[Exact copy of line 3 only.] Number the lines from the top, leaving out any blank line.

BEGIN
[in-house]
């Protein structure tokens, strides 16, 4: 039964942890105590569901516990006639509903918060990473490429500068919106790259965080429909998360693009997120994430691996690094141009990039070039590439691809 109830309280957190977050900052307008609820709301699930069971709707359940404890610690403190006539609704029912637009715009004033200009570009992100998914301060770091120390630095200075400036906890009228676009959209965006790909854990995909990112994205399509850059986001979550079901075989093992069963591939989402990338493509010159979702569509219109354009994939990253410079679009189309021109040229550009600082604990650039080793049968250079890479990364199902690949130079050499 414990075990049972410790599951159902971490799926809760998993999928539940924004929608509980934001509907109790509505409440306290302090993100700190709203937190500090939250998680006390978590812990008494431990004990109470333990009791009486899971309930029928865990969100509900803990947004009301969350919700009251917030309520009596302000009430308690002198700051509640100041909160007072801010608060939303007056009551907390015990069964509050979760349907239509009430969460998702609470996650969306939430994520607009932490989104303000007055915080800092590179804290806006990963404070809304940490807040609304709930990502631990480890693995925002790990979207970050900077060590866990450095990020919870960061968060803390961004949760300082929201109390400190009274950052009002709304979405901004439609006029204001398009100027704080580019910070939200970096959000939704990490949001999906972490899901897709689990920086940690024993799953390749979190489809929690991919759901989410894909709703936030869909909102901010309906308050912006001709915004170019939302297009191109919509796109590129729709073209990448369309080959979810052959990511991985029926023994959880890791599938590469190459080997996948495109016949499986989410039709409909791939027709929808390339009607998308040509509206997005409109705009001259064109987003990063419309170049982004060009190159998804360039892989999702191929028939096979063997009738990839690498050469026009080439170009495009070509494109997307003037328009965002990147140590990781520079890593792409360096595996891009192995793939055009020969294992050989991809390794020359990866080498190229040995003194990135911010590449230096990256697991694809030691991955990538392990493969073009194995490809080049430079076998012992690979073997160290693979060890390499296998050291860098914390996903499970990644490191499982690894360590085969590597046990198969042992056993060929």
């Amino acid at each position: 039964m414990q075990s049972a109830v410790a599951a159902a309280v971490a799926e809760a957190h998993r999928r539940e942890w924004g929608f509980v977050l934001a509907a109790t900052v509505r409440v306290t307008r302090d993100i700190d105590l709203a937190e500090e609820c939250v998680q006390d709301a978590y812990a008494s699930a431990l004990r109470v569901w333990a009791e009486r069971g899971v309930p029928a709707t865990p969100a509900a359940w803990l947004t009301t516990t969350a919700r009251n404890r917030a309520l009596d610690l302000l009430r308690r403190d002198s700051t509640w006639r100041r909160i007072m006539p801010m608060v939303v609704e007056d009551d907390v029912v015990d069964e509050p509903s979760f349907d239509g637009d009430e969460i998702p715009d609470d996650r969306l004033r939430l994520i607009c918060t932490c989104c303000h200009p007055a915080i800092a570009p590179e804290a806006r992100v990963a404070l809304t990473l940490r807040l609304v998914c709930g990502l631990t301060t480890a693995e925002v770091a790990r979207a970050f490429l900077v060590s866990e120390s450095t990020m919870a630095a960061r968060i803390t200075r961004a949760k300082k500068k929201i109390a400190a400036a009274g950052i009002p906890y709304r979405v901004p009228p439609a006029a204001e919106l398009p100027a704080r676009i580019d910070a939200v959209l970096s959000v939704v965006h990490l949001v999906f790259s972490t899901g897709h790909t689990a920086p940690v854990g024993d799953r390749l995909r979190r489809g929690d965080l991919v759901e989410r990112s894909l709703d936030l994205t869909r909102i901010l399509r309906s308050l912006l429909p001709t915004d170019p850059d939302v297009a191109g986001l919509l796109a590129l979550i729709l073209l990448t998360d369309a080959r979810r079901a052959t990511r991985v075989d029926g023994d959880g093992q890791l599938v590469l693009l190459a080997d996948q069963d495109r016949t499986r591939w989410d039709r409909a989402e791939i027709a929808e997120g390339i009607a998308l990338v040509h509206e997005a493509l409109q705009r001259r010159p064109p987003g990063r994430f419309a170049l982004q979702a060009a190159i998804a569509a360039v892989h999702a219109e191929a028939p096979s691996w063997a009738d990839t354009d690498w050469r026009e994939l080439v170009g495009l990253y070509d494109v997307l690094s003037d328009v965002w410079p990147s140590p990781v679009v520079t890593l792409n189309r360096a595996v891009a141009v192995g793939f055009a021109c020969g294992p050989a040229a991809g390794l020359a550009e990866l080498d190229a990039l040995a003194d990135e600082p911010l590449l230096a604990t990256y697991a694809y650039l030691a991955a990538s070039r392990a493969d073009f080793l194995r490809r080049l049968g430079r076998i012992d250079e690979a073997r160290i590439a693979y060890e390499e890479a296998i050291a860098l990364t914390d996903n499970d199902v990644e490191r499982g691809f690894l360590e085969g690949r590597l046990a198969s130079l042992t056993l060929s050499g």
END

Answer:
């Amino acid at each position: 039964m414990q075990s049972a109830v410790a599951a159902a309280v971490a799926e809760a957190h998993r999928r539940e942890w924004g929608f509980v977050l934001a509907a109790t900052v509505r409440v306290t307008r302090d993100i700190d105590l709203a937190e500090e609820c939250v998680q006390d709301a978590y812990a008494s699930a431990l004990r109470v569901w333990a009791e009486r069971g899971v309930p029928a709707t865990p969100a509900a359940w803990l947004t009301t516990t969350a919700r009251n404890r917030a309520l009596d610690l302000l009430r308690r403190d002198s700051t509640w006639r100041r909160i007072m006539p801010m608060v939303v609704e007056d009551d907390v029912v015990d069964e509050p509903s979760f349907d239509g637009d009430e969460i998702p715009d609470d996650r969306l004033r939430l994520i607009c918060t932490c989104c303000h200009p007055a915080i800092a570009p590179e804290a806006r992100v990963a404070l809304t990473l940490r807040l609304v998914c709930g990502l631990t301060t480890a693995e925002v770091a790990r979207a970050f490429l900077v060590s866990e120390s450095t990020m919870a630095a960061r968060i803390t200075r961004a949760k300082k500068k929201i109390a400190a400036a009274g950052i009002p906890y709304r979405v901004p009228p439609a006029a204001e919106l398009p100027a704080r676009i580019d910070a939200v959209l970096s959000v939704v965006h990490l949001v999906f790259s972490t899901g897709h790909t689990a920086p940690v854990g024993d799953r390749l995909r979190r489809g929690d965080l991919v759901e989410r990112s894909l709703d936030l994205t869909r909102i901010l399509r309906s308050l912006l429909p001709t915004d170019p850059d939302v297009a191109g986001l919509l796109a590129l979550i729709l073209l990448t998360d369309a080959r979810r079901a052959t990511r991985v075989d029926g023994d959880g093992q890791l599938v590469l693009l190459a080997d996948q069963d495109r016949t499986r591939w989410d039709r409909a989402e791939i027709a929808e997120g390339i009607a998308l990338v040509h509206e997005a493509l409109q705009r001259r010159p064109p987003g990063r994430f419309a170049l982004q979702a060009a190159i998804a569509a360039v892989h999702a219109e191929a028939p096979s691996w063997a009738d990839t354009d690498w050469r026009e994939l080439v170009g495009l990253y070509d494109v997307l690094s003037d328009v965002w410079p990147s140590p990781v679009v520079t890593l792409n189309r360096a595996v891009a141009v192995g793939f055009a021109c020969g294992p050989a040229a991809g390794l020359a550009e990866l080498d190229a990039l040995a003194d990135e600082p911010l590449l230096a604990t990256y697991a694809y650039l030691a991955a990538s070039r392990a493969d073009f080793l194995r490809r080049l049968g430079r076998i012992d250079e690979a073997r160290i590439a693979y060890e390499e890479a296998i050291a860098l990364t914390d996903n499970d199902v990644e490191r499982g691809f690894l360590e085969g690949r590597l046990a198969s130079l042992t056993l060929s050499g």